"Therefore we have taken a decision to focus all of our capital and energies into delivering the long-term potential of Naked, and releasing value from Majestic.

    "Our plans for doing this are well advanced, and we look forward to sharing the final details in June."


    “Although we believe strongly Majestic can also be a winner, we don’t have money and resources to do both. One way or another we need to have a single business model and one brand, and therefore we either need to migrate [the businesses] together or take them further apart,” he said.

    Currently the group is “testing the market” to determine the eventual scale and timescale of the sale of the Majestic businesses but Gormley remained tight-lipped about the fate of Majestic commercial and its fine wine arm, Lay & Wheeler, saying that the path for those businesses would be unveiled in June.

    A very, very different message. I’m tempted to offer him a quid for it, but unless I miss my guess that might very well be buying only the problems. How very malodorous.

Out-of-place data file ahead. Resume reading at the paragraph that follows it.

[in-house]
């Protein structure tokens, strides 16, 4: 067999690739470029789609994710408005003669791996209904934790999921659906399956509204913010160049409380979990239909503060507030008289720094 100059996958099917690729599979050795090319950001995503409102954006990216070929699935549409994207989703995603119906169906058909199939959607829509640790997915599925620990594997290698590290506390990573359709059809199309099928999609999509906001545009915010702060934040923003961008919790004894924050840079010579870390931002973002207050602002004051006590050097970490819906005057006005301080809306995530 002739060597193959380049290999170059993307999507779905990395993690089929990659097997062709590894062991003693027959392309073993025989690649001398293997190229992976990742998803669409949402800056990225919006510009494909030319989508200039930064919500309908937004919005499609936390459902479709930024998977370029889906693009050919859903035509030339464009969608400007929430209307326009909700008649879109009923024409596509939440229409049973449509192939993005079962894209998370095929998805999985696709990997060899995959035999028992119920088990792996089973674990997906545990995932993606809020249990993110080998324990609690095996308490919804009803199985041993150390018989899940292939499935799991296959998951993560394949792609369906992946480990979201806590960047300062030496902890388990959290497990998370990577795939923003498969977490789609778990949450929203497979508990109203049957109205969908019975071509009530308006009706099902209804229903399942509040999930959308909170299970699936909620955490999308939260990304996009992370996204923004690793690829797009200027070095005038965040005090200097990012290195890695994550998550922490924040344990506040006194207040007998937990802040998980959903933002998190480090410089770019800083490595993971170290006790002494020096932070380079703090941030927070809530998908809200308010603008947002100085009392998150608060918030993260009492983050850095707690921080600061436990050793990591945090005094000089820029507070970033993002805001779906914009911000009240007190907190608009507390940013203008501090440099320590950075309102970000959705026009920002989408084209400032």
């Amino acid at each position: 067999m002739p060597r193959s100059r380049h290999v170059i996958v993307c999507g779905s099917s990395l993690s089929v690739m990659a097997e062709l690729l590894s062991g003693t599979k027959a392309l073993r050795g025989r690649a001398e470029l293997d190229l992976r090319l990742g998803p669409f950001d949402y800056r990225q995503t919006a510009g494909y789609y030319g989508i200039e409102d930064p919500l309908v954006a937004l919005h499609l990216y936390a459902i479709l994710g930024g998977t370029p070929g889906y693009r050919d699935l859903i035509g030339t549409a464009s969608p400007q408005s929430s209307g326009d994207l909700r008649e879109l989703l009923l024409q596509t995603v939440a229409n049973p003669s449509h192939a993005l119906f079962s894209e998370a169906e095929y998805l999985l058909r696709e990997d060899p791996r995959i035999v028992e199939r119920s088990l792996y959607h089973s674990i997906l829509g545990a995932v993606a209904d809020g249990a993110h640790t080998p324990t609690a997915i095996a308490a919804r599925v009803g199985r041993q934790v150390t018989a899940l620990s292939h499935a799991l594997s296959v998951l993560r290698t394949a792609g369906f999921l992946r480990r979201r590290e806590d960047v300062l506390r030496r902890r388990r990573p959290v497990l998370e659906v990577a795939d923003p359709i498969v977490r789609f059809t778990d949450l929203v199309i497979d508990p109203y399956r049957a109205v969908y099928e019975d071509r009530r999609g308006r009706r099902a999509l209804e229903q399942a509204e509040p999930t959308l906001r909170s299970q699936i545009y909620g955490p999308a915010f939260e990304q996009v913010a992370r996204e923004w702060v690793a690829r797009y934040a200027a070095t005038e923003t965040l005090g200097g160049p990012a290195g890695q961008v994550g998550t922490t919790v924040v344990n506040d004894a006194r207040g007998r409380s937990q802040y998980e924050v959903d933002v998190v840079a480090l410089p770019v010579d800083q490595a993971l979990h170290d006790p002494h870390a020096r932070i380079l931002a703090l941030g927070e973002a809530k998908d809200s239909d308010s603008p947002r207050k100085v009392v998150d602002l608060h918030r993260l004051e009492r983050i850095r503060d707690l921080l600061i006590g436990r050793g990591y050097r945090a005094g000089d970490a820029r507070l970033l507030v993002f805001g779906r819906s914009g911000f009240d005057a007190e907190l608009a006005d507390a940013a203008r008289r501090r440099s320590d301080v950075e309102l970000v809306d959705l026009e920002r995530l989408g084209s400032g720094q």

Adrian Wood likes this.
  8. One thing should be stressed, that Majestic, along with Oddbins, was a heritage company for UK wine lovers. So many of us got into wine through their range and their excellent staff, at least to some degree.

    Gormless was taken on to head up Majestic from a VERY different kind of beverage company, in my view (NB) much more marketing led than list led. If he is responsible for coming into Majestic and killing it by the back door I can wish him nothing but ill. I assume his staff are holding dolls and pins as I type.
  9. David his ‘appointment’ and if you recall majestic’s ‘purchase’ of naked wines would suggest to me that a long term plan of exactly what has been suggested above was always the intent. I don’t profess to understand the hows or whys but I do know that he seems to be a fairly single minded individual.
  10. I am also a bit concerned about L&W and await the June announcement with some trepidation. They are my main go to as they have a good and extensive list in the areas I like, no minimum order, single bottle purchases, free delivery to Majestic and good rates for Cellar Club bods at Vinotheque. Hopefully new CEO Katy Keating's valliant attempts to inject more dynamism will enable it to survive in a similar form. Fingers crossed.
  11. The first store - the one my mate runs in Wakefield - has been rebranded, as of this weekend. The beginning of the end. IMG-20190421-WA0004.jpg


  12. Tom Cannavan